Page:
Meet Chris, MSc Student

Posted on Thursday, February 18th, 2016

Chris stands in a greenhouse with rows of small green plants in containers

About Chris Budd

Chris Budd, a second year Master of Science in Plant Agriculture student, has spent his entire academic career with the Ontario Agricultural College, completing a Bachelor of Science in Agriculture degree before pursuing his master's. Now, Chris works alongside colleagues who used to be his professors, researching methods to improve glyphosate-resistance in Canada fleabane.

Program: Master of Science – Plant Agriculture
Year of Study: Second Year
Hometown: Ingersoll, Ontario

What did you complete your undergraduate in?

I completed a Bachelor of Science in Agriculture majoring in Crop, Horticulture and Turfgrass Sciences (CHATs) at the University of Guelph in 2014.

Why did you choose Guelph / OAC for your graduate studies?

I wanted to study at a school well known and respected in the agricultural industry. Undergraduate studies at the OAC were excellent and current OAC graduate students recommended I continue my studies at Guelph. After discussing my options with several professors and learning about the different opportunities available for graduate studies, it ended up being an easy decision. I found an advisor and project that I was excited to work on.

Tell us about the research you are working on and why it is important.

I am investigating how to improve the consistency of glyphosate-resistant Canada fleabane control with saflufenacil in no-till soybeans in Ontario. Currently the best control option in no-till soybeans is to apply saflufenacil, however variation in control has been reported. My studies involve investigating different biologically effective rates, optimal time of day for application, tankmix partners, and the effect of height and density of Canada fleabane at the time of application for control with saflufenacil. This is important because glyphosate-resistant Canada fleabane is a weed that can cause over 90 per cent reduction in yield in soybean, produce over 200,000 seeds per plant and has a large distribution potential. Ontario farmers need a consistent and reliable solution to control glyphosate-resistant Canada fleabane or a large amount of farm income could be lost due this weed.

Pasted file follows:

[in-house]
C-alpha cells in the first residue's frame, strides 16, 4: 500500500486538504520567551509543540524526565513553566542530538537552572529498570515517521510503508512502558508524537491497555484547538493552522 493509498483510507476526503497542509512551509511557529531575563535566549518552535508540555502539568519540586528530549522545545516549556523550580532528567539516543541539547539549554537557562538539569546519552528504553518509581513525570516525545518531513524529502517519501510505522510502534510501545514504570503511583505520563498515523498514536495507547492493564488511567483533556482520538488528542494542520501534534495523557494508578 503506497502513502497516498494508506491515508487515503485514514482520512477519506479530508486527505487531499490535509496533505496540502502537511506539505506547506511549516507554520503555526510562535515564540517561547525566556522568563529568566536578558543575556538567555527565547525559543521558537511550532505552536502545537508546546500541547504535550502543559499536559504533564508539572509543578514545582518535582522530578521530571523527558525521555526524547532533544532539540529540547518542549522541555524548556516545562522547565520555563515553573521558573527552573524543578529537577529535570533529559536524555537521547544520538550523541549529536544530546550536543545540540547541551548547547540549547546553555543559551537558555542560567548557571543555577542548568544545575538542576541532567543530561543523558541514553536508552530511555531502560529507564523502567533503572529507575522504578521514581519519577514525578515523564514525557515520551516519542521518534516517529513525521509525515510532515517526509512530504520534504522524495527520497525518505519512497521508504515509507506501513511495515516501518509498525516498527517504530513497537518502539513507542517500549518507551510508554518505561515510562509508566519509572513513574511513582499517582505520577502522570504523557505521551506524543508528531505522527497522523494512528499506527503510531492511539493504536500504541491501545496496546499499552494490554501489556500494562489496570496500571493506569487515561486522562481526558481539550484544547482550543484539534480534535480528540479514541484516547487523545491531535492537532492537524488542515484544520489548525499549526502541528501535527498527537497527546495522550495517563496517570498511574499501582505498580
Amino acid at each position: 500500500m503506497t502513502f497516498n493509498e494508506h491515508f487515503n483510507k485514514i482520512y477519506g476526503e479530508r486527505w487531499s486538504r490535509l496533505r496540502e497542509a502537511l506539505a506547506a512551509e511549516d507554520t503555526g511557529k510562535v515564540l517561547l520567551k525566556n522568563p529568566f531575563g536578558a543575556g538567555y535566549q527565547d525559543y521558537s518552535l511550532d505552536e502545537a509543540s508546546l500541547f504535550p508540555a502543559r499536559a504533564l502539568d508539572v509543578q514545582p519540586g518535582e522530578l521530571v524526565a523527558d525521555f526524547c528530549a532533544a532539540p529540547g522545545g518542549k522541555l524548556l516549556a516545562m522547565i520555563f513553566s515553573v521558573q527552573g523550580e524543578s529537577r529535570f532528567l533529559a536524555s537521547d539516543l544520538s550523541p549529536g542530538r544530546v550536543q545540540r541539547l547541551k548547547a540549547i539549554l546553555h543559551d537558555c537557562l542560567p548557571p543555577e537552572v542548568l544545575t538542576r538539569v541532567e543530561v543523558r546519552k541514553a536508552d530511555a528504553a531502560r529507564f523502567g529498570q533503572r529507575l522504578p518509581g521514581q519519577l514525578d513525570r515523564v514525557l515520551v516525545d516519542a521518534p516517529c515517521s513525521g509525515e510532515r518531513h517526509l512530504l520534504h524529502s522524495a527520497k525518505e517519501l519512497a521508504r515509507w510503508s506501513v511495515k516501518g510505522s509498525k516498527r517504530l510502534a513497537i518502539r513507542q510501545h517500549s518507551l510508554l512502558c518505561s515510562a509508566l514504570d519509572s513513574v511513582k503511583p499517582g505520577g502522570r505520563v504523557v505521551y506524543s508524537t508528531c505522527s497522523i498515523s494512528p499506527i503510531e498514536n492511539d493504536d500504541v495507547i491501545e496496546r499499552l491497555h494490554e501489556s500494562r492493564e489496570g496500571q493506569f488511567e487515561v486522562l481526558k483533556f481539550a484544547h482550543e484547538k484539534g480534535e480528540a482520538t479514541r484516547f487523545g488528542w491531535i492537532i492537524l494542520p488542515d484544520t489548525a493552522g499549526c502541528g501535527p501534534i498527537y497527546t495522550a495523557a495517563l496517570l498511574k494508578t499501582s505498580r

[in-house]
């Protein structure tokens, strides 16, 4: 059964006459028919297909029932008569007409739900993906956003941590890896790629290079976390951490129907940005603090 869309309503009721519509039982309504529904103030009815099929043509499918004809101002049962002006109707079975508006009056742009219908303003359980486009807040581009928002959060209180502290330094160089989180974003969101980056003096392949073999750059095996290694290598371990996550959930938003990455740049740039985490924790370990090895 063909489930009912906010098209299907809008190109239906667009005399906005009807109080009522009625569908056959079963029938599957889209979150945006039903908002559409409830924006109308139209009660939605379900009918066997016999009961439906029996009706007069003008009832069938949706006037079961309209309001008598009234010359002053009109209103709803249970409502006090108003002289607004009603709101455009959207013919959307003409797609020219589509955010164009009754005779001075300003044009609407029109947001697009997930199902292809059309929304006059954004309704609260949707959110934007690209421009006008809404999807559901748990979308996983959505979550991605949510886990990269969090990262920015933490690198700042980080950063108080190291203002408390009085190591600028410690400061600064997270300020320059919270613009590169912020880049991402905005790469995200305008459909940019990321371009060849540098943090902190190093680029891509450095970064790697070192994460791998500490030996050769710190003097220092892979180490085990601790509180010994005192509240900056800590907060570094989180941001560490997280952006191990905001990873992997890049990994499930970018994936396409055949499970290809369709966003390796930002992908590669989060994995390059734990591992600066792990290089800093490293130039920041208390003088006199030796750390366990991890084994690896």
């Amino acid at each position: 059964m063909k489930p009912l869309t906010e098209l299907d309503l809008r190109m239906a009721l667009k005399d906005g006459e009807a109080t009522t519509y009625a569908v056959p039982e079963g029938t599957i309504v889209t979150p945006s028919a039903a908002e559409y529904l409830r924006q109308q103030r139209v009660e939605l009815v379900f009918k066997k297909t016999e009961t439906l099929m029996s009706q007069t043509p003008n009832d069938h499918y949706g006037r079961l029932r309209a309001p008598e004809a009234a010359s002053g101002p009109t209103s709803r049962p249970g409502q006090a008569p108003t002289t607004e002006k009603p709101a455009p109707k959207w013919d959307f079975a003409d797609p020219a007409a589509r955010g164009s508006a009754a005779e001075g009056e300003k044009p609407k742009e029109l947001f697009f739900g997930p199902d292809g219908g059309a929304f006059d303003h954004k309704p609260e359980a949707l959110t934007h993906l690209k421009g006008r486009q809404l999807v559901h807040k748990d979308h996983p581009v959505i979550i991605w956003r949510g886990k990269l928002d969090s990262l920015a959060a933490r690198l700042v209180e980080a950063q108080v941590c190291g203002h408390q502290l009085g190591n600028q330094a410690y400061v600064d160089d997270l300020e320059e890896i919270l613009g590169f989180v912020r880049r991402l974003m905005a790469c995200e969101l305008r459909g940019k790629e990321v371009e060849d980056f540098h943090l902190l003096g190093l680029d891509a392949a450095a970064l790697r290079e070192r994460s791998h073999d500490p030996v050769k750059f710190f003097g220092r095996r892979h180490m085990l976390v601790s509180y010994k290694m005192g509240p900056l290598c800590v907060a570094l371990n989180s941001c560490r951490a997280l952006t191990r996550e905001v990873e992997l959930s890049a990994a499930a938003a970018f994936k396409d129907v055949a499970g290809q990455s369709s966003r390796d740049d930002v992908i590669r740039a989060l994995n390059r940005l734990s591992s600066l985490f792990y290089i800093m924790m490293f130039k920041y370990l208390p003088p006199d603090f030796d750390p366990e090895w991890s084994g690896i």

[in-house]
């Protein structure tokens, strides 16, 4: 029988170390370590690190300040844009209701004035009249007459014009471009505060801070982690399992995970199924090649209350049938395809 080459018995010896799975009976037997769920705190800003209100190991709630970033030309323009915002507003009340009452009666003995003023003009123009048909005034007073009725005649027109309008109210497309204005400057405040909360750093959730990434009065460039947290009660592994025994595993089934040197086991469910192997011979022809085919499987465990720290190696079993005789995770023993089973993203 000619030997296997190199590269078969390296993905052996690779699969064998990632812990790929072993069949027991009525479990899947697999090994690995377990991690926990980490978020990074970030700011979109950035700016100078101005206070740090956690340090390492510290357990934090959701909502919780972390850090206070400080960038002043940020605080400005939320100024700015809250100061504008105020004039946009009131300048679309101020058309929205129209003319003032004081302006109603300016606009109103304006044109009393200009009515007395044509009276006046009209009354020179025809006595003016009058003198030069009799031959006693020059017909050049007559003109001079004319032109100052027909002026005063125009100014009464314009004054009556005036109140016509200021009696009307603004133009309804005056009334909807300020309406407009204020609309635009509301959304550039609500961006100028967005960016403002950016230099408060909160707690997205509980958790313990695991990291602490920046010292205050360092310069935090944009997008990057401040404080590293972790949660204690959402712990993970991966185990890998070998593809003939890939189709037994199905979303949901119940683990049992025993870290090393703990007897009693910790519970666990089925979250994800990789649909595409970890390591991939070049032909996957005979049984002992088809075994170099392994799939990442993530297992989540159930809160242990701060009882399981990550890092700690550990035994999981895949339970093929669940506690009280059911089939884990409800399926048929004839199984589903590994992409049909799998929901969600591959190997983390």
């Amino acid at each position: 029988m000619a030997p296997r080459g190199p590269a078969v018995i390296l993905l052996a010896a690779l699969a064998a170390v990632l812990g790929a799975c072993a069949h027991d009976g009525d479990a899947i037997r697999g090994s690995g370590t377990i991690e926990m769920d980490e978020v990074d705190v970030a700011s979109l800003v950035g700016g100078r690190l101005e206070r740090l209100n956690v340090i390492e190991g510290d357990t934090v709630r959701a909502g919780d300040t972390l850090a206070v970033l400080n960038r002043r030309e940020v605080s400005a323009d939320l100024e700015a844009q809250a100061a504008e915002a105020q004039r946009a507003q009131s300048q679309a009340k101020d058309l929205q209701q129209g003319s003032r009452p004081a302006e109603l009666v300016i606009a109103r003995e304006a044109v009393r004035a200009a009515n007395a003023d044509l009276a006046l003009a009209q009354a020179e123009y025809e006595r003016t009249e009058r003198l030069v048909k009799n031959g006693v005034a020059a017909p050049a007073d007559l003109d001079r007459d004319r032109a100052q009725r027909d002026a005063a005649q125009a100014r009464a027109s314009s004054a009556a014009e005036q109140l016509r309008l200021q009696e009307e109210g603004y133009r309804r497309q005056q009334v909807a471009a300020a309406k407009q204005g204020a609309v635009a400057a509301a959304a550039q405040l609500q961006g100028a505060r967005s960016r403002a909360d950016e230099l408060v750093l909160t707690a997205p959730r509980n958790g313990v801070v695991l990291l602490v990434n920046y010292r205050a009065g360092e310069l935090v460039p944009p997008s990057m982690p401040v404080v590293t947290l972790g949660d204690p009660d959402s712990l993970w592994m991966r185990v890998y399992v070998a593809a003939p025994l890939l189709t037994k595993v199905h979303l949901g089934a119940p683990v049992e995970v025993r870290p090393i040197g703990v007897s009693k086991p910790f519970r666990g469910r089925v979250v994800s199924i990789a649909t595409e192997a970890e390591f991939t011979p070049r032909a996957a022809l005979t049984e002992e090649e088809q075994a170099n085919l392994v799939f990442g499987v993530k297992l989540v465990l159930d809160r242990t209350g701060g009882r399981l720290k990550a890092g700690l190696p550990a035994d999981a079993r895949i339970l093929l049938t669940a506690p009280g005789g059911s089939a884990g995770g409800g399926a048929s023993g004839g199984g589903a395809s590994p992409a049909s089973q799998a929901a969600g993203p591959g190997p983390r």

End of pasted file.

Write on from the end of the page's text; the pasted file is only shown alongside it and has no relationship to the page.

What do you like best about your program?

In general, the best part about this program is that there is a large demand in the workplace for graduates from the Department of Plant Agriculture. It is also excellent to be working on a project that affects many people in the agricultural industry and as a result, there are many people interested in it. Being able to provide a significant contribution to Ontario and Canadian agriculture through graduate studies is very exciting.

What tips would you share to undergraduate students who are thinking about graduate studies?

I was provided with two pieces of advice from Prof. Clarence Swanton that I feel are excellent points to share with undergraduate students thinking about graduate studies. 1) Find an advisor that you can see yourself working well with. 2) Be really excited about the project. 

To follow those two points, students should contact several professors to see what opportunities they have for graduate students, even if the professors specialize in something you aren't currently interested in. You never know what may happen. Even if you don’t see yourself as a plant breeder in the future, that doesn’t mean you shouldn’t contact professors who are plant breeders. I would also recommend getting in touch with professors at least a year ahead of your expected graduation to get the conversations started, if you can. Finally, try to get in touch with graduate students who have worked with the advisor you are considering because they can provide perspective. You may also find yourself working alongside them, so it is nice to have a friendly face there when you start. 

What do you enjoy about the City of Guelph?

In my undergraduate studies I really enjoyed the City of Guelph because it is a very clean place and full of friendly people who are proud to be a part of the city. Also there is a lot of green space, which meant a lot to me as I grew up on a farm and would be intimidated by a concrete jungle. For my graduate studies I am based at the Ridgetown Campus, which has the perks of being a smaller campus and excellent facilities. The staff community at the Ridgetown Campus is very close, which makes studies here very enjoyable as well. 

What are your plans for the future?

I plan to begin a position with BASF Canada as a Field Biologist running the research program at their research farm outside of Guelph. Overall I am excited to begin a career in the agricultural industry contributing to the future of crop production thanks to my studies at OAC and the University of Guelph. 

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